(Cover drawing by Danny Shanahan).

_________________

Fave Photo Of The Day: Eckstein, Downes, and Borchart

From last night’s event at Word Bookstore for The Ultimate Cartoon Book of Book Cartoons. Seated, l-r, Bob Eckstein, Nick Downes, and David Borchart.

_____________________________________________________

Flake’s Hug Book

Emily Flake’s next book, That Was Awkward: The Art and Etiquette of the Awkward Hug  is due October 15 from Viking.

From the publisher: Emily Flake–keen observer of human behavior and life’s less-than-triumphant moments–codifies the most common awkward hugs that have plagued us all (sadly, multiple times).

Ms. Flake began contributing to The New Yorker in 2008.  Visit her website here.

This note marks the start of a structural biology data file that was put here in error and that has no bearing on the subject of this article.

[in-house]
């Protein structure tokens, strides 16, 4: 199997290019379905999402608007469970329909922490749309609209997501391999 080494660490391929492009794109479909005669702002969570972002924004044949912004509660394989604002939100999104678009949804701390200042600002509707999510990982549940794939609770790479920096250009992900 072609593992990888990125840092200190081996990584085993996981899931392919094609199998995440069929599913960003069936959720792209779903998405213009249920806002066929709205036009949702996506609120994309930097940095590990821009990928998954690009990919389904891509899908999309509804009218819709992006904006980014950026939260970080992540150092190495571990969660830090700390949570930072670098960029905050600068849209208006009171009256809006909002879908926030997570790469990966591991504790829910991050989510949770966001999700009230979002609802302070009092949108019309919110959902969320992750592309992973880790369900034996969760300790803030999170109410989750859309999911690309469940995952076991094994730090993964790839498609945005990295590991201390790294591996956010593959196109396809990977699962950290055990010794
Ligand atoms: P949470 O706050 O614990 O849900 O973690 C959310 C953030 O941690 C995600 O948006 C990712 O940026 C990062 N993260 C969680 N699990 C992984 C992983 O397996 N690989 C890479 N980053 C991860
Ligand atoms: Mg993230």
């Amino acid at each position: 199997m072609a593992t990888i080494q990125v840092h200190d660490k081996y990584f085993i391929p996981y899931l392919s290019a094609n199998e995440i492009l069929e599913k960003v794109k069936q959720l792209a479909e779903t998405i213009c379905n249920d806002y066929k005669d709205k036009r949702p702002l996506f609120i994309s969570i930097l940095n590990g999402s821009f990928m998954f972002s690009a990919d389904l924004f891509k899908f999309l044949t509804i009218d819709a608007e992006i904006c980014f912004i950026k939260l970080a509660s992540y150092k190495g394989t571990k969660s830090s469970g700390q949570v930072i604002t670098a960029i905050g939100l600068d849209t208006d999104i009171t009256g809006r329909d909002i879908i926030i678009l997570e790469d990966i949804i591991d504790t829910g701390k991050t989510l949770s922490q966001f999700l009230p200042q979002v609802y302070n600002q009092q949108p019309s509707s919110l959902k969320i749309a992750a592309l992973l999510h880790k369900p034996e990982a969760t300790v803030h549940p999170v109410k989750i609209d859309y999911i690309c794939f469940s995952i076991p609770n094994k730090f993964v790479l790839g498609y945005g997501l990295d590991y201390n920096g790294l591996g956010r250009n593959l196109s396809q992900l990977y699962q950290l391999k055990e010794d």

__________________________________________________

Shannon Wheeler’s “Why Did We Trust Him?”

Shannon Wheeler’s latest, from Top Shelf Productions, Why Did We Trust Him? is due out August 20th.

From the publisher: Shannon Wheeler unloads a new set of top notch cartoons in this premium collection… Wheeler demonstrates what won him a couple of Eisner Awards with a more personal set of single panel comics. Relationships, social norms, cats, dogs, food, and himself, are all targets of his urbane wit.

Mr. Wheeler began contributing to The New Yorker in May of 2009. Visit his website here.

________________________________________

From Moment Magazine: Have I Got A Cartoon For You!

Due October 10th, from Moment Books, edited by a former New Yorker cartoon editor (now the Esquire cartoon editor).

________________________________________

Today’s Daily Cartoonist/Cartoon

Today’s Daily cartoon, by J.A.K. (Jason Adam Katzenstein), is Elizabeth Warren-centric. Mr. K. began contributing to The New Yorker in 2014.